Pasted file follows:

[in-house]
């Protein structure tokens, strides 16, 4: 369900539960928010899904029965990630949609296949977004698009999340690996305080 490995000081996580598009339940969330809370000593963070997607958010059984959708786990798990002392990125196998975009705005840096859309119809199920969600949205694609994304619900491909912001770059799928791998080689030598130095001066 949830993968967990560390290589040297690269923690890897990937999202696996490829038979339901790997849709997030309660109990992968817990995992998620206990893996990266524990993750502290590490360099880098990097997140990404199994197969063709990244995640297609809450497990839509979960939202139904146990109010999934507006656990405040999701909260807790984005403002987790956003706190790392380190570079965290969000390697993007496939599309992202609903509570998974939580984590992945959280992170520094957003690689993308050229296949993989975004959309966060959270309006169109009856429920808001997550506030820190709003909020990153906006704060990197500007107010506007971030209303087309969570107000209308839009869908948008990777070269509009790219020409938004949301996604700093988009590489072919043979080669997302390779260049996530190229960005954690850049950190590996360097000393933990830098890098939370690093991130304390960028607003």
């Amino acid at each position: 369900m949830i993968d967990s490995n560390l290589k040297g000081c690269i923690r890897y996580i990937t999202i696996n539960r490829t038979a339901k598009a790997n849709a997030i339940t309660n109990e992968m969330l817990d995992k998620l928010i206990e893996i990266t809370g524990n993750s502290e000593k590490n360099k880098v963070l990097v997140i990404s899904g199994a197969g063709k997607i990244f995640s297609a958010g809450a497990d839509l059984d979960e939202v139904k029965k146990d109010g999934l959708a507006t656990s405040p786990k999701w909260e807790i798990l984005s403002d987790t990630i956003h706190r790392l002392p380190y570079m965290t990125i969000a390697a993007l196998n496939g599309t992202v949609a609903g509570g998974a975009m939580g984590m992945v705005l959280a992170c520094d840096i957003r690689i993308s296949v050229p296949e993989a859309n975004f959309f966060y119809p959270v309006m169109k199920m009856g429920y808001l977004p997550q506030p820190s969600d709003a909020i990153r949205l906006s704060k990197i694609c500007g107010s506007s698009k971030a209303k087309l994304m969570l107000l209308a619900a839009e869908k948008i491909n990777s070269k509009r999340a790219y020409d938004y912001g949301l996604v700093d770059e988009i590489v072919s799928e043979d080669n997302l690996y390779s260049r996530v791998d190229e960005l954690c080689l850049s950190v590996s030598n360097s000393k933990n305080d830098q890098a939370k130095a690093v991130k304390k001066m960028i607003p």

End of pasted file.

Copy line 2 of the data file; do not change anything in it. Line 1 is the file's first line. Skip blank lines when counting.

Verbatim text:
């Protein structure tokens, strides 16, 4: 369900539960928010899904029965990630949609296949977004698009999340690996305080 490995000081996580598009339940969330809370000593963070997607958010059984959708786990798990002392990125196998975009705005840096859309119809199920969600949205694609994304619900491909912001770059799928791998080689030598130095001066 949830993968967990560390290589040297690269923690890897990937999202696996490829038979339901790997849709997030309660109990992968817990995992998620206990893996990266524990993750502290590490360099880098990097997140990404199994197969063709990244995640297609809450497990839509979960939202139904146990109010999934507006656990405040999701909260807790984005403002987790956003706190790392380190570079965290969000390697993007496939599309992202609903509570998974939580984590992945959280992170520094957003690689993308050229296949993989975004959309966060959270309006169109009856429920808001997550506030820190709003909020990153906006704060990197500007107010506007971030209303087309969570107000209308839009869908948008990777070269509009790219020409938004949301996604700093988009590489072919043979080669997302390779260049996530190229960005954690850049950190590996360097000393933990830098890098939370690093991130304390960028607003």